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Bringing Up the Tough Questions

Welcome to Caregiver Friday!

I read an article yesterday about having those deep discussions about the patient’s desires regarding their medical care.  The items on the checklist include all items on the continuum including end-of-life care.  The suggestion or the point being debated, not sure which it was, was that since families come together for the holidays, this is a good time to have those discussions.  I don’t know about you but I wouldn’t exactly want to say, pass the mashed potatoes and oh by the way would you ever want to be on a respirator.  I do believe there is a time and a place for everything.

I would like to make it clear that I do believe it’s important that the patient have a living will and a durable medical power of attorney.  In most cases, you the caregiver, will the the power of attorney.  It’s for that reason that I do believe that you as the caregiver/wellness partner become assigned the task of making sure these documents get completed.  I know you’re thinking, “sure…one more thing for me to do”.  The truth is that if you have these documents in the long run, should be patient not be able to make their own decisions, it will actually provide you with direction making decision making on the patient’s behalf clear.

I’ve played around with a lot of different methods of approaching these topics with family and friends.  I’m currently the durable power of attorney for medical care for all my family members, my spouse and my best friend.  Instead of bringing up these uncomfortable questions as part of a medical inquisition I am allowing the media to be my point of entry for all discussions.  I watch for news articles, television segments and reported studies so that I can casually bring it up in conversation.  Back when the big news story was the Schiavo case it gave me an opportunity to explore the ideas of withholding food and water.  The questions don’t come out of the blue and the person is engaged in conversation that is stream of consciousness, from the gut.  These answers tend to be how the individual feels without the censors installed instructing him/her on how to make everyone feel less uncomfortable with their illness.

The reason it’s important to have it written down is that if contested in the courts simply stated that you know the person’s wishes won’t suffice.  You can download the forms for your state online and then simply have them notorized.  A copy should be given to the doctor, put in the patient’s chart at the hospital and you, the caregiver/proxy should have a copy.  Everyone does not need an original of the document, copies are fine.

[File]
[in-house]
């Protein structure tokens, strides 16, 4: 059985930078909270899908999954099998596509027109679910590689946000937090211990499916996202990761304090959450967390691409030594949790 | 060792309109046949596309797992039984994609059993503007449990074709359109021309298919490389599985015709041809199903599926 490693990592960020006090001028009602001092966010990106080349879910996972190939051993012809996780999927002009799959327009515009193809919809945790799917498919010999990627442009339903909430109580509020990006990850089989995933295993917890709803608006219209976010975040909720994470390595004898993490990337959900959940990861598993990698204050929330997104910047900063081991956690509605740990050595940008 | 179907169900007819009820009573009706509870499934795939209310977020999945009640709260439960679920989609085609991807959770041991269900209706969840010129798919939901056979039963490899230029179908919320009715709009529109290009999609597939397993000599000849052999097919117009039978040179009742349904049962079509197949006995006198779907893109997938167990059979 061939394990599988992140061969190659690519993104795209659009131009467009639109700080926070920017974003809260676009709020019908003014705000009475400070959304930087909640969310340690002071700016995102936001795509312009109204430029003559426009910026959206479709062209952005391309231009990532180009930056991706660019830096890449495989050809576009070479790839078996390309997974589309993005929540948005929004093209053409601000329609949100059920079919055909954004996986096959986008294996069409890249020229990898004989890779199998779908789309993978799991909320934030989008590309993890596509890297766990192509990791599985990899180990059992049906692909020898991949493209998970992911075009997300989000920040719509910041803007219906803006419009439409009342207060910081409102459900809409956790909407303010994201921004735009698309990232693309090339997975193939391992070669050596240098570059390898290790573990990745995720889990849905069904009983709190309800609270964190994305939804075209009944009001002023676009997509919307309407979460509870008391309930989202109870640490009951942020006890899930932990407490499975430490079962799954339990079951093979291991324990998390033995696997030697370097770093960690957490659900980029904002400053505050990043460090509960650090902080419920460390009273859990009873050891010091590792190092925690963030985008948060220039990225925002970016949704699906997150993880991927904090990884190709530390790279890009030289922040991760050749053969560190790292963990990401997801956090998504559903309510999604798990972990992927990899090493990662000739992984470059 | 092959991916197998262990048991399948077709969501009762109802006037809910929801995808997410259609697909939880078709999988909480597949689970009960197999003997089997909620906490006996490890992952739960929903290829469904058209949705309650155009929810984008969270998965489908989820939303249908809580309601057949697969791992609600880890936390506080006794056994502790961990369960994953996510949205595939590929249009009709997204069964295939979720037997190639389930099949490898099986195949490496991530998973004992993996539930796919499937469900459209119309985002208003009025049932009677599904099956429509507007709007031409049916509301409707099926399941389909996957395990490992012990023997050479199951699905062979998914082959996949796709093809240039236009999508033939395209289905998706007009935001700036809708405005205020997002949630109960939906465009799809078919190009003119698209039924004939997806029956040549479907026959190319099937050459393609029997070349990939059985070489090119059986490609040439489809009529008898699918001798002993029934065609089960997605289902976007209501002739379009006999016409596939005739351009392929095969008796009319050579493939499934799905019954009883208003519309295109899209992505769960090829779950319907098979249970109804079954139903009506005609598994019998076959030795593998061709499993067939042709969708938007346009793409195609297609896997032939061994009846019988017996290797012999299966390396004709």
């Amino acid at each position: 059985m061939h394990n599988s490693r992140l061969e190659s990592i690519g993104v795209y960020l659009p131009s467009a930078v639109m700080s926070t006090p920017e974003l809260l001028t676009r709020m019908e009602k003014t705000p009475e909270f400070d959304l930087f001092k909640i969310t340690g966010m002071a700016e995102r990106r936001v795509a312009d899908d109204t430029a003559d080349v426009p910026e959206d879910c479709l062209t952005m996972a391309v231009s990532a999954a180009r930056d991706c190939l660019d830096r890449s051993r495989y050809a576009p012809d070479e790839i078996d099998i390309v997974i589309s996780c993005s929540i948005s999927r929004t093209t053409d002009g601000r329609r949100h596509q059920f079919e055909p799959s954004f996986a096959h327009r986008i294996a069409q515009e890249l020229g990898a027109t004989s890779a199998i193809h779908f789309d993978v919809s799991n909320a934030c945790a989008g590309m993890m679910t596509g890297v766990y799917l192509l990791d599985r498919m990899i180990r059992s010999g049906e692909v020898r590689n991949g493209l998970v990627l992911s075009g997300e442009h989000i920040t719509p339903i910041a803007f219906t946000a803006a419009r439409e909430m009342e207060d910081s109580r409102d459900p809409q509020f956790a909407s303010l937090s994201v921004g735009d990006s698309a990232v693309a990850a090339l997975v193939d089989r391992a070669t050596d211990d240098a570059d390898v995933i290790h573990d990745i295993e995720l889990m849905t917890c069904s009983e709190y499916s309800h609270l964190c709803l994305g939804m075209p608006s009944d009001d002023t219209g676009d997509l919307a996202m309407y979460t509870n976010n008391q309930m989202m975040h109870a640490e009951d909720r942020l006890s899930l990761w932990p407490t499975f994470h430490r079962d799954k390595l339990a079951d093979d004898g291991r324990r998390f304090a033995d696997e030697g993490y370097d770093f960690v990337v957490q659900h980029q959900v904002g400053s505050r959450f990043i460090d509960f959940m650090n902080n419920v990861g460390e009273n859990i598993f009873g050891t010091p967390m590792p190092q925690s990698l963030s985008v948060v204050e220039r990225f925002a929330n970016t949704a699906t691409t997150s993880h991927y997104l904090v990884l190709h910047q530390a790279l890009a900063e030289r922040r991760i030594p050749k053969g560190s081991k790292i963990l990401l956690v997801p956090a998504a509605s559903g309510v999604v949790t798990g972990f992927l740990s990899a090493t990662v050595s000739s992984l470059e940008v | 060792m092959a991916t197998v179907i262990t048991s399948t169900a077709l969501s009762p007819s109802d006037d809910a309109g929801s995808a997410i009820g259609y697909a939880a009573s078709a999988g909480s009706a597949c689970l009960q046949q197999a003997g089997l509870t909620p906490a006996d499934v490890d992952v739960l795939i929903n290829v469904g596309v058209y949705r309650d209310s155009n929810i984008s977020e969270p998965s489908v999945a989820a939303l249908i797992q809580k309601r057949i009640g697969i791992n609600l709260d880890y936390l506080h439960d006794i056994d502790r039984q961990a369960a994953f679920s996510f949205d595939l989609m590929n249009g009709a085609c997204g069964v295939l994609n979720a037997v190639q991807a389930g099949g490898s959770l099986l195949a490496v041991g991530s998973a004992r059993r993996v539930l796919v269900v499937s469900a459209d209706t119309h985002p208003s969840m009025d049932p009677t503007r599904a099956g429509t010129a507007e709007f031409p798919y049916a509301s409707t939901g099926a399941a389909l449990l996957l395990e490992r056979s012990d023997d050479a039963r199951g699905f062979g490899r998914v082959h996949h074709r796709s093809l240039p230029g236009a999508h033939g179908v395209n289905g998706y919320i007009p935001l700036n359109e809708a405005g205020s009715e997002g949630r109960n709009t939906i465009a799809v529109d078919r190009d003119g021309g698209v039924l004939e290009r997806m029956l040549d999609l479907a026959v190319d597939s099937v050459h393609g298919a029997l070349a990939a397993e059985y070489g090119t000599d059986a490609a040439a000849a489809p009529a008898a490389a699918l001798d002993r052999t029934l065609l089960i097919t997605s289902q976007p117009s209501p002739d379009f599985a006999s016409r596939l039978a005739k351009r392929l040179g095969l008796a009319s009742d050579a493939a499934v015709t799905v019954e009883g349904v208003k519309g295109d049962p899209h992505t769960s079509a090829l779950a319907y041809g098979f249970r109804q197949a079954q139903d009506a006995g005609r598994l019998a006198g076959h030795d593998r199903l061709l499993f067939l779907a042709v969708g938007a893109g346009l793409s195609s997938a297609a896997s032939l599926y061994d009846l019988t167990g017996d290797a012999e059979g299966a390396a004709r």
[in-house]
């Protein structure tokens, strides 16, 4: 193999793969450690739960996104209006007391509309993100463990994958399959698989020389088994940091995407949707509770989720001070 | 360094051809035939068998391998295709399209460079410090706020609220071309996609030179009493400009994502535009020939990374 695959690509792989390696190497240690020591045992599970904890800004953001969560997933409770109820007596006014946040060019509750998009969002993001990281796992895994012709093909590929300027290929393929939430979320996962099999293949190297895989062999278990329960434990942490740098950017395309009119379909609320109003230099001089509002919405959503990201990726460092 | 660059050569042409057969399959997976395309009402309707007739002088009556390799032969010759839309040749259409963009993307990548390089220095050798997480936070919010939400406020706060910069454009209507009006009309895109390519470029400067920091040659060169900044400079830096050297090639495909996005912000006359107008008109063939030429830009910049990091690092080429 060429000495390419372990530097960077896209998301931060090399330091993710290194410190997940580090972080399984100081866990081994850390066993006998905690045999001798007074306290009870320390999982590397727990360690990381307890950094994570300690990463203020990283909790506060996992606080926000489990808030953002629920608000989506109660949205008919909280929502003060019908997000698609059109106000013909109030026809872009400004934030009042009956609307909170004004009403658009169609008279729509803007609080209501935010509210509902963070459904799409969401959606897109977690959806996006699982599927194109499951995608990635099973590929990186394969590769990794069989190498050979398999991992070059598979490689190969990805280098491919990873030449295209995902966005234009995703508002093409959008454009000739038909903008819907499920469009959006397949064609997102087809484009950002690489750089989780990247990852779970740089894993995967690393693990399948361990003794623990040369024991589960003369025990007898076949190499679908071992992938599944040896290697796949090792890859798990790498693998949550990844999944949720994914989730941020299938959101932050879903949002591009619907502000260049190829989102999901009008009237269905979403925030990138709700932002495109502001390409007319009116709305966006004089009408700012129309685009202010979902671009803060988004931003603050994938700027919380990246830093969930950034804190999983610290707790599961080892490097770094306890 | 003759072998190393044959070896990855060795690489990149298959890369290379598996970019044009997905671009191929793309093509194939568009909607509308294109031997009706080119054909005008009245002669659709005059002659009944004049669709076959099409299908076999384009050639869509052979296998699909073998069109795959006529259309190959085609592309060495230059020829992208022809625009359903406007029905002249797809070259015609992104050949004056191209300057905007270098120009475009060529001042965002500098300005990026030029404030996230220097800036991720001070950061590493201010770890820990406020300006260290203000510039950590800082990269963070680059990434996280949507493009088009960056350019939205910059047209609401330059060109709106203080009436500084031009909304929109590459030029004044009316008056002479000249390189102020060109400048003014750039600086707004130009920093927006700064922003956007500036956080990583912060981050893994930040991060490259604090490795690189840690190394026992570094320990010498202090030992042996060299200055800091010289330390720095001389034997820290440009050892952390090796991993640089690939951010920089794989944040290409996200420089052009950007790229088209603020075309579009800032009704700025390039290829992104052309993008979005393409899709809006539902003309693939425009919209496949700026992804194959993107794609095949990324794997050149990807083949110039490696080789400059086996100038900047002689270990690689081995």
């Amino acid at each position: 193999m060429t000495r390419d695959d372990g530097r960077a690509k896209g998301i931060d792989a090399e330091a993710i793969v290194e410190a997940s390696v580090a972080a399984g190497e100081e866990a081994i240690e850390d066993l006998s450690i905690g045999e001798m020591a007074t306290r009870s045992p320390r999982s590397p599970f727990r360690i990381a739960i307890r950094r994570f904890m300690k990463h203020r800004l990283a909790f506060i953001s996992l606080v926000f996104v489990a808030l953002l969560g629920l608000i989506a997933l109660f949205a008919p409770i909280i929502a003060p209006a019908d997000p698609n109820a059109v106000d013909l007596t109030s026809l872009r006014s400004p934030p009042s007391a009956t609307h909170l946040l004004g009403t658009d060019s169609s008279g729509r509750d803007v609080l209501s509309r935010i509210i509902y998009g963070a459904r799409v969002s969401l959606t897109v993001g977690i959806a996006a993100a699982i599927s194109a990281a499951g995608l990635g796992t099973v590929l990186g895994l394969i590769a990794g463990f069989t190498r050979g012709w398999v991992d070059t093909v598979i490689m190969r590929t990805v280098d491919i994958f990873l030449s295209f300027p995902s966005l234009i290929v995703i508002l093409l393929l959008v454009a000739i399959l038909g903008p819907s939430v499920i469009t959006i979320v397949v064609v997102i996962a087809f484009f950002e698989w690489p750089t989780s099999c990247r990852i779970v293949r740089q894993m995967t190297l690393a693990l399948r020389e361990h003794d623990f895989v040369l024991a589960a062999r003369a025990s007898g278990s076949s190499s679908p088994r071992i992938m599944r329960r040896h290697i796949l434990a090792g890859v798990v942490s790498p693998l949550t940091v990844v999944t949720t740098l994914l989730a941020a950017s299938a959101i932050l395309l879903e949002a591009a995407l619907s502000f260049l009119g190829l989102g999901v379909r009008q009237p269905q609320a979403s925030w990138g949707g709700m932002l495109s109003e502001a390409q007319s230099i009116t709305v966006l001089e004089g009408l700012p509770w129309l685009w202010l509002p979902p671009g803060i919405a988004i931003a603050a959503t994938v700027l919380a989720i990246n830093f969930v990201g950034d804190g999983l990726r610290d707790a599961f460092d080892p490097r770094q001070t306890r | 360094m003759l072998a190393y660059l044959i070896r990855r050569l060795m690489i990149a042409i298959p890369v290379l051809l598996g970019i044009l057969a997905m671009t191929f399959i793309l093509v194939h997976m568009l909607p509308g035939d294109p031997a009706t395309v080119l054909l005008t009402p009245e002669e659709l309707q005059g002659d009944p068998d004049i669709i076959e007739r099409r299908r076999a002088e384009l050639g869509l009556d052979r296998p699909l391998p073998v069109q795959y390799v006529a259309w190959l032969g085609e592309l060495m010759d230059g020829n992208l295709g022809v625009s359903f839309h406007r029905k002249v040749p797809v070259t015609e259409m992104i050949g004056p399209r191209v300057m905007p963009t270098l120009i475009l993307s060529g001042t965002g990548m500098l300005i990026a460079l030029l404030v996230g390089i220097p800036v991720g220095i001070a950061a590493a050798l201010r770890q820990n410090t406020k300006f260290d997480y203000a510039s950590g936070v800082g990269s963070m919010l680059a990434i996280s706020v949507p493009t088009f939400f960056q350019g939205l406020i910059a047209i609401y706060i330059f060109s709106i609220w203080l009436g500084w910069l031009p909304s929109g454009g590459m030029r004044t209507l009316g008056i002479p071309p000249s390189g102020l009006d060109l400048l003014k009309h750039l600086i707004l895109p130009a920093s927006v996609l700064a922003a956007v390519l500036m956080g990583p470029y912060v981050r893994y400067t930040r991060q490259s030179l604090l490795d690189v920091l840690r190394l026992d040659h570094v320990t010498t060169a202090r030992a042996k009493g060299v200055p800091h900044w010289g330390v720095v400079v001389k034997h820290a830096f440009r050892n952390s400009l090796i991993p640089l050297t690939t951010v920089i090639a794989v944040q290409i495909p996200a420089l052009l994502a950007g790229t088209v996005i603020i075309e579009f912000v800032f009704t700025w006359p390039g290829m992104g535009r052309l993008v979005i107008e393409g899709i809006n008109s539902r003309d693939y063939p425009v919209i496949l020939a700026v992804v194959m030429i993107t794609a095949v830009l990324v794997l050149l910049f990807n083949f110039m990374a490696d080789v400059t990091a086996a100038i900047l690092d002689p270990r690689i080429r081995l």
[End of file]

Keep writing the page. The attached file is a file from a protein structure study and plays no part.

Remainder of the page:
There was a book on leadership and I found a gret quote, “Find people who will tell you the truth and reward them for it.”  Share that quote with the person for whom you’re providing care.  Telling them the truth about the importance of these discussion should be rewarded.  It’s not about you losing hope or believing they’re declining, it’s part of the illness process.  We know that you both have been having these conversations internally from the moment the doctor said, “I’m sorry to tell you…”.    We all have anxiety around our health and when there is a spotlight on it we’re more sensitive.  Bring it out in the open and rid yourself of the high anxiety.  There will most likely be small amounts of anxiety, it comes with the territory.

Save the holiday season for creating warm and loving memories.  Utilize this time for connecting with friends and family.  Allow yourself to experience the joy of the season; it doesn’t have to be related to any specific religion or tradition, but the essence of peace and happiness.  There will be time (in most cases) do take care of the hard questions after the holiday.  It’s not like we’re talking months, but everyone deserves a break from focusing on the illness, think of it as a mini-vacation, just don’t take a vacation from medication and treatment.

I wish you and your family a happy holiday season.  May it be filled with love and laughter.  May you feel connected to others allowing that energy we call love to permeate your soul and fill you up.


I've lived my life in service to others. I'm focused on mental health and how it impacts our relationships, culture, and society. Through creative expression and narrative I believe we can impact change.

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